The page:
Bitcoin’s Andrew Lee Discusses Broken Bitcoin Commerce

On day two of the ‘Inside Bitcoins’ conference in Seoul, Andrew Lee, CEO of Purse, took the stage in the afternoon to give his talk, entitled ‘Identifying Markets: Why Bitcoin Commerce Is Broken’. Possibly a puzzling statement from someone who runs a company that uses bitcoin! is a marketplace which allows shoppers to use bitcoins to buy unused Amazon gift cards, giving the user significant discounts on the products. Recently they also announced their move to allow anyone to sell goods for bitcoin.

Beginning by comparing bitcoin to PayPal and other, traditional payment means, Lee discussed the areas of accessibility, technology, guidelines, trust, settlement times and cost of transactions, finding bitcoin ahead in every respect. Doing this, he raised the question of why then had bitcoin not taken off to the extent that PayPal did in its first couple of years?

Answering his question, Lee showed the steps that a traditional card transaction goes through from start to finish: much more than the scan and pay it appears. The number of steps in the process, says Lee, is almost the same with most bitcoin payments, with only one small part cut out. Lee stated that most bitcoin payment processes are “Not using bitcoin to its advantages”. This inefficiency means there are fewer benefits to using bitcoin than there could be, so people are less inclined to adopt the cryptocurrency. This is why bitcoin commerce is ‘broken’.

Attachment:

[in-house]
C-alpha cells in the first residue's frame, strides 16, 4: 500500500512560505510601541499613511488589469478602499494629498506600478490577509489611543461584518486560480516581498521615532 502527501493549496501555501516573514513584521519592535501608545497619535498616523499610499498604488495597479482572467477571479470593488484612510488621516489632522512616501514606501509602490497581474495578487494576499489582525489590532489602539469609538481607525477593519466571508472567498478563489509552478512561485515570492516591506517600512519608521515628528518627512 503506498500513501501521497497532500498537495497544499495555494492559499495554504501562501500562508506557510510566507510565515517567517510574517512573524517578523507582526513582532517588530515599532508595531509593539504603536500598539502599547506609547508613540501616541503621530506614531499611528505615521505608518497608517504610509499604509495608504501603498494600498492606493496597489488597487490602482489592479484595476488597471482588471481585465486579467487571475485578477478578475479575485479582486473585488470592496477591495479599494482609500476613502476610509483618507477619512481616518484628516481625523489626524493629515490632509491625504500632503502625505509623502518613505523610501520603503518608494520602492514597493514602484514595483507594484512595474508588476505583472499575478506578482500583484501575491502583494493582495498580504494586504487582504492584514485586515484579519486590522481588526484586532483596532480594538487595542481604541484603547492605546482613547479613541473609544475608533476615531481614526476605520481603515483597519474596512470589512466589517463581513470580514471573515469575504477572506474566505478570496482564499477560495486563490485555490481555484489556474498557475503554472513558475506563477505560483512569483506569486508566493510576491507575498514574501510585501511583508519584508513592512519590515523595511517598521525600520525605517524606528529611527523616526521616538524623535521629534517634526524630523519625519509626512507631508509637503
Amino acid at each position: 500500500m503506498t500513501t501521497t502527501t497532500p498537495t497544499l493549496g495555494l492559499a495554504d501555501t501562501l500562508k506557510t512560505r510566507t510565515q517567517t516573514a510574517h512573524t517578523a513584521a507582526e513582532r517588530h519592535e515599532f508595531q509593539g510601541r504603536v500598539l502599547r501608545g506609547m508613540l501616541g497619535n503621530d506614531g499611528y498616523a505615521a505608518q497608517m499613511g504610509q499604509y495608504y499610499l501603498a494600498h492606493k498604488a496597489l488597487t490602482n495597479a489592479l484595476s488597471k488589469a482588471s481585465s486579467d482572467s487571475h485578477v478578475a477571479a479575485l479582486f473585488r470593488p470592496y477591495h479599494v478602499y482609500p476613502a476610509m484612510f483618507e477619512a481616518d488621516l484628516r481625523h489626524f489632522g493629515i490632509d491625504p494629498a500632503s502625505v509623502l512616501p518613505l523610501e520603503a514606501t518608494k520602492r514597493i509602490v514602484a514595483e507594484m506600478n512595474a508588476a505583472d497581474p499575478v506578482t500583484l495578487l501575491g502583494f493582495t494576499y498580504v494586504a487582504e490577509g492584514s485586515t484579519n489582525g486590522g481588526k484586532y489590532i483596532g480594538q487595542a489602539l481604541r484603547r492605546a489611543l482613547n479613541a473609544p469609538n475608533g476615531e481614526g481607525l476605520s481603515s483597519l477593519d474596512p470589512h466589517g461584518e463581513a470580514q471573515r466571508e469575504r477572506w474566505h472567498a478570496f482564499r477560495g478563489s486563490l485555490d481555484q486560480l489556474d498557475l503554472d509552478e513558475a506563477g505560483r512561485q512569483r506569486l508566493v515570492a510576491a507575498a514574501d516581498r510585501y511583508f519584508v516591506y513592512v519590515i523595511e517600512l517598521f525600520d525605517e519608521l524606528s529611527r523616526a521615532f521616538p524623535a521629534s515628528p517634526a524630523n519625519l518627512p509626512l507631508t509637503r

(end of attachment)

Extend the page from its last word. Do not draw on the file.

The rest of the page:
One way forward, Lee suggested, was the Purse model, which uses multi-signature accounts to process payments. Each transaction has 3 keys associated with it: the customer’s, the merchant’s and one belonging to Purse. Every transaction requires 2 keys to complete, usually the merchant and the customer; however, in case of a problem, Purse can step in to mediate, its key allowing it to settle decisions with either the customer or merchant.

Purse also uses a reputation system for merchants to guarantee the customers are not scammed. Unknown merchants have to wait until receipt of their goods are acknowledged before being paid where trusted companies merely have to provide an order tracking number. Using the multi-signature method may be the way to speed up bitcoin adoption – it has certainly worked for Purse!


Based near Windsor, England, Matthew Warner is an enthusiast for innovative, cutting edge technologies. He is a B.Eng. graduate in engineering with honors from the University of Warwick and also holds an PGCE in education degree. Matthew is a member of Mensa.
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